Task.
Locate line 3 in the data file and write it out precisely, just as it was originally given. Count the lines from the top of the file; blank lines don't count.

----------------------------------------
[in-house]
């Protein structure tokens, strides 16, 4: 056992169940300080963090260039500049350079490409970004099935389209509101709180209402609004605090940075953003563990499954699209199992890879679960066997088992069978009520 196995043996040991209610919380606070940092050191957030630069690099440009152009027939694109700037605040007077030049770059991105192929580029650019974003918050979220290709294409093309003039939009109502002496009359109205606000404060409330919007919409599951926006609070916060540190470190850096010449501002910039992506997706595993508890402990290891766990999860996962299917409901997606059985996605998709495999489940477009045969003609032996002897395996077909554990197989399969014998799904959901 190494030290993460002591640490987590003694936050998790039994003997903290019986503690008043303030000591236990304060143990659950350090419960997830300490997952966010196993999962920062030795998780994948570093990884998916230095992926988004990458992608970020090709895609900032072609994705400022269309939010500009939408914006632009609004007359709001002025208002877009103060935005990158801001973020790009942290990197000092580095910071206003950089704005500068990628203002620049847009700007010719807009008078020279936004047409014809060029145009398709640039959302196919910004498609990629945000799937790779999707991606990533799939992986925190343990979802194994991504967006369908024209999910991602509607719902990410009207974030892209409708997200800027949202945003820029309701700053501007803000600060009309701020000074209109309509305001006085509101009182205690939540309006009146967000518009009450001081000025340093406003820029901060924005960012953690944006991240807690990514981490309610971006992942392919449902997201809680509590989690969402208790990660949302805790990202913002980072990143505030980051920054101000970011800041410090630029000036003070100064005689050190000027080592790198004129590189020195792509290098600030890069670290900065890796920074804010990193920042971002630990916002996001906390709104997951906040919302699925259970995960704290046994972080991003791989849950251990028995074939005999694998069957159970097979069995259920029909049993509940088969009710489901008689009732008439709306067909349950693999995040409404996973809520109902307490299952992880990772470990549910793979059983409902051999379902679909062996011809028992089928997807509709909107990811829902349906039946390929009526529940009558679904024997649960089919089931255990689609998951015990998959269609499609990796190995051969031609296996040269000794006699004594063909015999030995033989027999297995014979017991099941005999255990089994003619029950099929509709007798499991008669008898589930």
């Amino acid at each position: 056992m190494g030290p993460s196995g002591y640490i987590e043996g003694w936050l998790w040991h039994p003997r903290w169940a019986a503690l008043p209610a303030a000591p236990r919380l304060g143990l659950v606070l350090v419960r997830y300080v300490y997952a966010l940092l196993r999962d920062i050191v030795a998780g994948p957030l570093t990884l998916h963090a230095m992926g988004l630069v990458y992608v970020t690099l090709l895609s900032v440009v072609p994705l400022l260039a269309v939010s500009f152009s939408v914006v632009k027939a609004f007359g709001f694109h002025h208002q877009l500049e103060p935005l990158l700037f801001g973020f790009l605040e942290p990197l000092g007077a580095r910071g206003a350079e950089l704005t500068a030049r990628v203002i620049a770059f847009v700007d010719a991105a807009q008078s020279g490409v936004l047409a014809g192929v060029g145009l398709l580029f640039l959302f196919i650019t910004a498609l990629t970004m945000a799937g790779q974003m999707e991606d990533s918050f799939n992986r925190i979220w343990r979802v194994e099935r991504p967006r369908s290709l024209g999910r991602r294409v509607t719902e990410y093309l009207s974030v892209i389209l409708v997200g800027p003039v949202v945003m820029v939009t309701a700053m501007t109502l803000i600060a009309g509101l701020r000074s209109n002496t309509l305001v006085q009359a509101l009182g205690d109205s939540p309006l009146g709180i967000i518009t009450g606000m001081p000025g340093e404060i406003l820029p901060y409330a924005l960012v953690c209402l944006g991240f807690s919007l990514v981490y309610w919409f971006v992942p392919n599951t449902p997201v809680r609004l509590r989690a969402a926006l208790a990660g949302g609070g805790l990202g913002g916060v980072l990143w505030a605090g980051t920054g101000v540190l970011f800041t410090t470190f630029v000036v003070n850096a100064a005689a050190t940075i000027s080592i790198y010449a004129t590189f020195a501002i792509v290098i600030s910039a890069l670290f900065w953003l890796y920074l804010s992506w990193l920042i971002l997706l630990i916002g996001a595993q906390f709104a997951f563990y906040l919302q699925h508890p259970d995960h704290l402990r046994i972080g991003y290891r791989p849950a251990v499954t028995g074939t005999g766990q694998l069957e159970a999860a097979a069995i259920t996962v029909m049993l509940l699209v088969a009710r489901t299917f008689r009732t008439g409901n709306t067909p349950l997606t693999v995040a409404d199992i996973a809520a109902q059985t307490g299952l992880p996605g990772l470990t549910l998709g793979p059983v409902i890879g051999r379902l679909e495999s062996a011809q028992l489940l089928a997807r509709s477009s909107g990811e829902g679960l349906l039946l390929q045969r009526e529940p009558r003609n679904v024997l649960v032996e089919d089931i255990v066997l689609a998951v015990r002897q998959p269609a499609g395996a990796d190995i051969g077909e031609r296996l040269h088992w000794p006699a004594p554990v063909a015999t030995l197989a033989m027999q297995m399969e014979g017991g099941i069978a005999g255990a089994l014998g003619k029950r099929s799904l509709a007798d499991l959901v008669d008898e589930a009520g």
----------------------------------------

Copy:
């Amino acid at each position: 056992m190494g030290p993460s196995g002591y640490i987590e043996g003694w936050l998790w040991h039994p003997r903290w169940a019986a503690l008043p209610a303030a000591p236990r919380l304060g143990l659950v606070l350090v419960r997830y300080v300490y997952a966010l940092l196993r999962d920062i050191v030795a998780g994948p957030l570093t990884l998916h963090a230095m992926g988004l630069v990458y992608v970020t690099l090709l895609s900032v440009v072609p994705l400022l260039a269309v939010s500009f152009s939408v914006v632009k027939a609004f007359g709001f694109h002025h208002q877009l500049e103060p935005l990158l700037f801001g973020f790009l605040e942290p990197l000092g007077a580095r910071g206003a350079e950089l704005t500068a030049r990628v203002i620049a770059f847009v700007d010719a991105a807009q008078s020279g490409v936004l047409a014809g192929v060029g145009l398709l580029f640039l959302f196919i650019t910004a498609l990629t970004m945000a799937g790779q974003m999707e991606d990533s918050f799939n992986r925190i979220w343990r979802v194994e099935r991504p967006r369908s290709l024209g999910r991602r294409v509607t719902e990410y093309l009207s974030v892209i389209l409708v997200g800027p003039v949202v945003m820029v939009t309701a700053m501007t109502l803000i600060a009309g509101l701020r000074s209109n002496t309509l305001v006085q009359a509101l009182g205690d109205s939540p309006l009146g709180i967000i518009t009450g606000m001081p000025g340093e404060i406003l820029p901060y409330a924005l960012v953690c209402l944006g991240f807690s919007l990514v981490y309610w919409f971006v992942p392919n599951t449902p997201v809680r609004l509590r989690a969402a926006l208790a990660g949302g609070g805790l990202g913002g916060v980072l990143w505030a605090g980051t920054g101000v540190l970011f800041t410090t470190f630029v000036v003070n850096a100064a005689a050190t940075i000027s080592i790198y010449a004129t590189f020195a501002i792509v290098i600030s910039a890069l670290f900065w953003l890796y920074l804010s992506w990193l920042i971002l997706l630990i916002g996001a595993q906390f709104a997951f563990y906040l919302q699925h508890p259970d995960h704290l402990r046994i972080g991003y290891r791989p849950a251990v499954t028995g074939t005999g766990q694998l069957e159970a999860a097979a069995i259920t996962v029909m049993l509940l699209v088969a009710r489901t299917f008689r009732t008439g409901n709306t067909p349950l997606t693999v995040a409404d199992i996973a809520a109902q059985t307490g299952l992880p996605g990772l470990t549910l998709g793979p059983v409902i890879g051999r379902l679909e495999s062996a011809q028992l489940l089928a997807r509709s477009s909107g990811e829902g679960l349906l039946l390929q045969r009526e529940p009558r003609n679904v024997l649960v032996e089919d089931i255990v066997l689609a998951v015990r002897q998959p269609a499609g395996a990796d190995i051969g077909e031609r296996l040269h088992w000794p006699a004594p554990v063909a015999t030995l197989a033989m027999q297995m399969e014979g017991g099941i069978a005999g255990a089994l014998g003619k029950r099929s799904l509709a007798d499991l959901v008669d008898e589930a009520g």